Turkey is a key borderland, the gateway between Europe and the Middle East. It got a little more exciting when the populace rose up against bad-boy Prime Minister Erdogan in a palace coup. But soon it started smelling of the CIA, and the Turkey coop quickly became the Bay of Goats. Erdogan was never at risk; he used this false flag (or at least pathetic effort)378 to scrub out the riffraff in his country (teachers).379 The tally could exceed a hundred thousand. When a German comic mocked Erdogan, the crazy Turk demanded retribution under a German law that prohibits “offending foreign heads of state or members of government.”380 The Germans complied,381 which immediately triggered a retaliatory “Erdogan Offensive Poetry Competition.”382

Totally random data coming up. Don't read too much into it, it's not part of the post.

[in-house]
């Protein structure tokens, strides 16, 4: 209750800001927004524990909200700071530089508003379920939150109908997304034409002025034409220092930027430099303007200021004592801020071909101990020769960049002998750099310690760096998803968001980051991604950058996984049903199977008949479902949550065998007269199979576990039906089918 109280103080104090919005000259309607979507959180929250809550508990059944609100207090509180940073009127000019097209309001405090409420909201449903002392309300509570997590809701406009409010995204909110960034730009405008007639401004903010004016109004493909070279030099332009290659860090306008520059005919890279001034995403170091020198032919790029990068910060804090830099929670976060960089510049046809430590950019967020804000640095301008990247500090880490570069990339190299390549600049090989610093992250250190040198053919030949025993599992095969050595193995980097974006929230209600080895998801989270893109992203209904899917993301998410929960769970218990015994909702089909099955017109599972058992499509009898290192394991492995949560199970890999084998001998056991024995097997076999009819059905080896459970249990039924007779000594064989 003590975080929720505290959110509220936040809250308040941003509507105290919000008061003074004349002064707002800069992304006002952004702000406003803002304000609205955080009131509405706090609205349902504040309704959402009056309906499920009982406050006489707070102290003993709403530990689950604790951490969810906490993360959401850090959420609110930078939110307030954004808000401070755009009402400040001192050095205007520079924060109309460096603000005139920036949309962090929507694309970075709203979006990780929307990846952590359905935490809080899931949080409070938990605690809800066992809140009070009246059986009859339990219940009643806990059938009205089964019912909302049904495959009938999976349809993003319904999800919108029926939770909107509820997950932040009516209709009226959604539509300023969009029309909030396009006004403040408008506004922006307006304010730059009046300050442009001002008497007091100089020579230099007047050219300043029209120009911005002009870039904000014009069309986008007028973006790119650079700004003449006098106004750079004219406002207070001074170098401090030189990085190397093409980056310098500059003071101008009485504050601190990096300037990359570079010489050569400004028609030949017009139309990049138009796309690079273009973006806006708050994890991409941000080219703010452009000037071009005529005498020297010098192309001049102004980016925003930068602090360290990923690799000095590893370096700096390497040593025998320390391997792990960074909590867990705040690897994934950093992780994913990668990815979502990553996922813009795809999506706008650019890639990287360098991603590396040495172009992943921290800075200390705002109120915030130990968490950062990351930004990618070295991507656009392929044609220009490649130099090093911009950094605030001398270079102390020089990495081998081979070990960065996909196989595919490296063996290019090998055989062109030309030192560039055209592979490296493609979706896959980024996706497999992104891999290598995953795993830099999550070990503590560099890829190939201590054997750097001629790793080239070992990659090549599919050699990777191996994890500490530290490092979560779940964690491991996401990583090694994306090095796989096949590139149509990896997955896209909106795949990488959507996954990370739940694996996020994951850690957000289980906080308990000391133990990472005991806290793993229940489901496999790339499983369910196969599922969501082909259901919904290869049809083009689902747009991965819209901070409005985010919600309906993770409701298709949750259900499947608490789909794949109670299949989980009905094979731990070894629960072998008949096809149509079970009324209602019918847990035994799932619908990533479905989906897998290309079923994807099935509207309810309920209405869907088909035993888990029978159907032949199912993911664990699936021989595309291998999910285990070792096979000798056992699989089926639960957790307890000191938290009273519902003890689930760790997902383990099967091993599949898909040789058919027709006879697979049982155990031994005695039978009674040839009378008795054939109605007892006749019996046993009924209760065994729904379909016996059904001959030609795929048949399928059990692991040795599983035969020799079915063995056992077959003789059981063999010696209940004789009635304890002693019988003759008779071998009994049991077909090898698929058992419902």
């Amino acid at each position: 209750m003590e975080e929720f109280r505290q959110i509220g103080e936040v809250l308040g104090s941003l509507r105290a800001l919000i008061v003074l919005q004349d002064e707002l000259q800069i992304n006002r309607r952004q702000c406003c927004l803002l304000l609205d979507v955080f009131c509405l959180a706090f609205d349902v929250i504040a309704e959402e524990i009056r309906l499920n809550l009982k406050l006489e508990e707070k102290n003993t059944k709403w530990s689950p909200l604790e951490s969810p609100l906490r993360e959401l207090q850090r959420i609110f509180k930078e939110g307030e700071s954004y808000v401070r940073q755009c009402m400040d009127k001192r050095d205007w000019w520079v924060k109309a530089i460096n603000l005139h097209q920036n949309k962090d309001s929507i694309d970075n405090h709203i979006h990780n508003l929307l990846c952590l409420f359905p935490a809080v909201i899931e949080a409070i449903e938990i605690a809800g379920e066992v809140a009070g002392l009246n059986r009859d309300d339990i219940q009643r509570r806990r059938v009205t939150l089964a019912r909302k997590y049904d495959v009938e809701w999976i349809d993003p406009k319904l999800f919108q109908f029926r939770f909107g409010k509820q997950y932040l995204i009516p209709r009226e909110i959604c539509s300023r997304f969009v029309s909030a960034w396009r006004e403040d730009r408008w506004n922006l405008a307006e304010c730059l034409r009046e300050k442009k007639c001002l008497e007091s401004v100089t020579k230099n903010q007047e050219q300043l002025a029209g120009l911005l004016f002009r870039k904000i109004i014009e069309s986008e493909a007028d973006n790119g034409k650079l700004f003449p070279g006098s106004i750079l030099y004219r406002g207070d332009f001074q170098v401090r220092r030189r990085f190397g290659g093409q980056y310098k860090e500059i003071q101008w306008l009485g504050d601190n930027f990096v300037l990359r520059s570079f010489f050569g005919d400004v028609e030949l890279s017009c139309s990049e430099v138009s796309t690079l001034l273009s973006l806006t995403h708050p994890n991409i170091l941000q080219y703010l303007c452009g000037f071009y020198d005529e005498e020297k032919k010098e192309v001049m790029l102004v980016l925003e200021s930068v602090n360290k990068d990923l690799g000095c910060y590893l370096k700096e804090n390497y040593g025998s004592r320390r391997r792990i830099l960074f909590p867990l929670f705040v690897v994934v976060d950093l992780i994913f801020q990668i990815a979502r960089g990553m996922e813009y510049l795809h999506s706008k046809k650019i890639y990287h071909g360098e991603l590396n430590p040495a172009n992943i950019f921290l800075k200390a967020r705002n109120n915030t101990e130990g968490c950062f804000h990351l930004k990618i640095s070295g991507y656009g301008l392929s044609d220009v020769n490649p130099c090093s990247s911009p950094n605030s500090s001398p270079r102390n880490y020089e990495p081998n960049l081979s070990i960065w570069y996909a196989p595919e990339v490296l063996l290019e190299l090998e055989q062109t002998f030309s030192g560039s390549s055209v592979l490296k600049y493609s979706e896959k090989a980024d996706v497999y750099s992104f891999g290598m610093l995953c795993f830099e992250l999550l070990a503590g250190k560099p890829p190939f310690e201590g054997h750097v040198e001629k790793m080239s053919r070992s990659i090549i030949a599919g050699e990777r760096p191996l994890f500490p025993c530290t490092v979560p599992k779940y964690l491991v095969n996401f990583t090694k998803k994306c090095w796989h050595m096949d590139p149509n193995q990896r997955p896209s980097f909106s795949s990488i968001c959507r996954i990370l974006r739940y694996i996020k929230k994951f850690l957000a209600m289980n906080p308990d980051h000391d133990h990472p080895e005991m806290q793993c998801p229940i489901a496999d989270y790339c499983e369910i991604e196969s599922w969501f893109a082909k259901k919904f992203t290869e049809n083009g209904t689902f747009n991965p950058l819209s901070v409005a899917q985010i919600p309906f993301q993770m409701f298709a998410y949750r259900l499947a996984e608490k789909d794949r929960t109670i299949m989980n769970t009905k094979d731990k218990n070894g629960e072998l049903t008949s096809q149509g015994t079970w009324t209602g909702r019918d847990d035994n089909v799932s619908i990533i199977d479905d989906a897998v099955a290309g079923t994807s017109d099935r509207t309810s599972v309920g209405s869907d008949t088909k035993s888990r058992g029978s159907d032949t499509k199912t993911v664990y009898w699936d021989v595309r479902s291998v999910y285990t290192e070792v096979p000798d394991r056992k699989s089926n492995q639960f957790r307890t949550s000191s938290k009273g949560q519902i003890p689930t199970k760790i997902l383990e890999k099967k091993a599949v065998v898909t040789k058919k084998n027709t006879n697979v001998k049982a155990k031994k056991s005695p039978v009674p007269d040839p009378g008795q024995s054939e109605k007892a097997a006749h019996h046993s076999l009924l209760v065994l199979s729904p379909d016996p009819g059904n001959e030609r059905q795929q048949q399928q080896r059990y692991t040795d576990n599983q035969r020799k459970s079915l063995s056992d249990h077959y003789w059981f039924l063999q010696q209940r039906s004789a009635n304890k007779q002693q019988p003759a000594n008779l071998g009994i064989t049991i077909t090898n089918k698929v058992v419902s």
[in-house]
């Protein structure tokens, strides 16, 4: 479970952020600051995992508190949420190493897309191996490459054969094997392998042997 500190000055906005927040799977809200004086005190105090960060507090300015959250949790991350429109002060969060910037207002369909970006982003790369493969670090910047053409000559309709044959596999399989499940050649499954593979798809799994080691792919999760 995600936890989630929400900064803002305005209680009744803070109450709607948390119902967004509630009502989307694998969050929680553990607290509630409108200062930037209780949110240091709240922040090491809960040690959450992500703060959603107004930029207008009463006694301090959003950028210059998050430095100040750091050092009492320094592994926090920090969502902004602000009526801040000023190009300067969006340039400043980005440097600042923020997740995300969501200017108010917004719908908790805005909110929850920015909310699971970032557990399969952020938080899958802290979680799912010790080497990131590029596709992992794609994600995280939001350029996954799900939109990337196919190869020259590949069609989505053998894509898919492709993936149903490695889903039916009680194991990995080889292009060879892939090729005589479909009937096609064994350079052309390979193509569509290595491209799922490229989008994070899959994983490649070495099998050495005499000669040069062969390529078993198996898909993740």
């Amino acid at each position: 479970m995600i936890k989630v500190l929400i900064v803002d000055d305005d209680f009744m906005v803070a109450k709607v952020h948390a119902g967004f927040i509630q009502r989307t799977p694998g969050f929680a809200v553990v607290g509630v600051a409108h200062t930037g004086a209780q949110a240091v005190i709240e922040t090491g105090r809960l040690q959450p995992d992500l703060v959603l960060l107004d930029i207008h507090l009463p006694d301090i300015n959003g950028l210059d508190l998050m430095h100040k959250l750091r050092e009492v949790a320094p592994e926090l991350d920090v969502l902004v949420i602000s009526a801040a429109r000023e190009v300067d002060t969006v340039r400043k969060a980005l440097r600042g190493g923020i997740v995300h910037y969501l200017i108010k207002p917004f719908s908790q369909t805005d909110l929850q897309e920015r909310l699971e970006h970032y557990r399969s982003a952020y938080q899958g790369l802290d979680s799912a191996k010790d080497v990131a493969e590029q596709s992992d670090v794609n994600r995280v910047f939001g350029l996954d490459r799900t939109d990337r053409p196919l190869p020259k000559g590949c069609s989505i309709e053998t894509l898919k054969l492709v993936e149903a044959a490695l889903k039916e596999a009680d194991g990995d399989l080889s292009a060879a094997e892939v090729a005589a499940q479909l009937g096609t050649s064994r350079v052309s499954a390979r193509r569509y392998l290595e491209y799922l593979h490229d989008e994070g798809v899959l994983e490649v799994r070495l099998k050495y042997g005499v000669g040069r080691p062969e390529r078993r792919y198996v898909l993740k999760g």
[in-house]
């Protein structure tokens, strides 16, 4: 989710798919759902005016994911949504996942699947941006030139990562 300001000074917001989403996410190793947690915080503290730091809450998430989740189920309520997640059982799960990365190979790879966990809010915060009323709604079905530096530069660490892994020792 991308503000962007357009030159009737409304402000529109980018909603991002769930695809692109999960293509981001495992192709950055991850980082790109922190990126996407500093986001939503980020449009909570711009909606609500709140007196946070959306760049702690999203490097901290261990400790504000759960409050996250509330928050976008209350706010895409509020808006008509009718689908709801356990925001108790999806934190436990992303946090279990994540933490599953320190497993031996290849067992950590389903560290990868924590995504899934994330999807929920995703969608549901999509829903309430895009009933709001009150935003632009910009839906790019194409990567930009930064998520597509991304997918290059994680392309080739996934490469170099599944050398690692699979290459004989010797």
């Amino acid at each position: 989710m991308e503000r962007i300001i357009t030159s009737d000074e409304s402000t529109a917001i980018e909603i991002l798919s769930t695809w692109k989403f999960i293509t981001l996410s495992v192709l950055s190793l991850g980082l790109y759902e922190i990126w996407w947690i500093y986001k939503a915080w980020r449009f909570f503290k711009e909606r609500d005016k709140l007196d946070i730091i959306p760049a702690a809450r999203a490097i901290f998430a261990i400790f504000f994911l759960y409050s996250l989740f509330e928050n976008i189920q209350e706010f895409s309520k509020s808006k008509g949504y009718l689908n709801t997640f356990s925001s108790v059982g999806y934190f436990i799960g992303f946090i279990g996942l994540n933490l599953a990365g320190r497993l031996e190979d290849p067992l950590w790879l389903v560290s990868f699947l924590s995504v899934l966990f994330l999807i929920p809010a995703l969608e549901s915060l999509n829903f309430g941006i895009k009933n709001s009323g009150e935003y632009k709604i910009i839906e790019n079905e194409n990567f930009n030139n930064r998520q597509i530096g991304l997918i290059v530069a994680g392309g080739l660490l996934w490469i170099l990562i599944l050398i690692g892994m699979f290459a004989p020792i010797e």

What is Erdogan’s leverage? Millions of Syrian refugees are camped at the Turkish border waiting for Erdogan to open the floodgates. He reiterated his threat in late November. He has the cowbell.

I suspect you can’t understand the U.S./Iran nuke deal without top security clearance. The White House got caught airlifting $1.7 billion—pallets of cold cash—to ensure the deal went through.383 They also got caught hitting the Buy-Now button on a couple of captives for $400 million (free shipping)—enough to ensure that more captives will

– Peak Prosperity –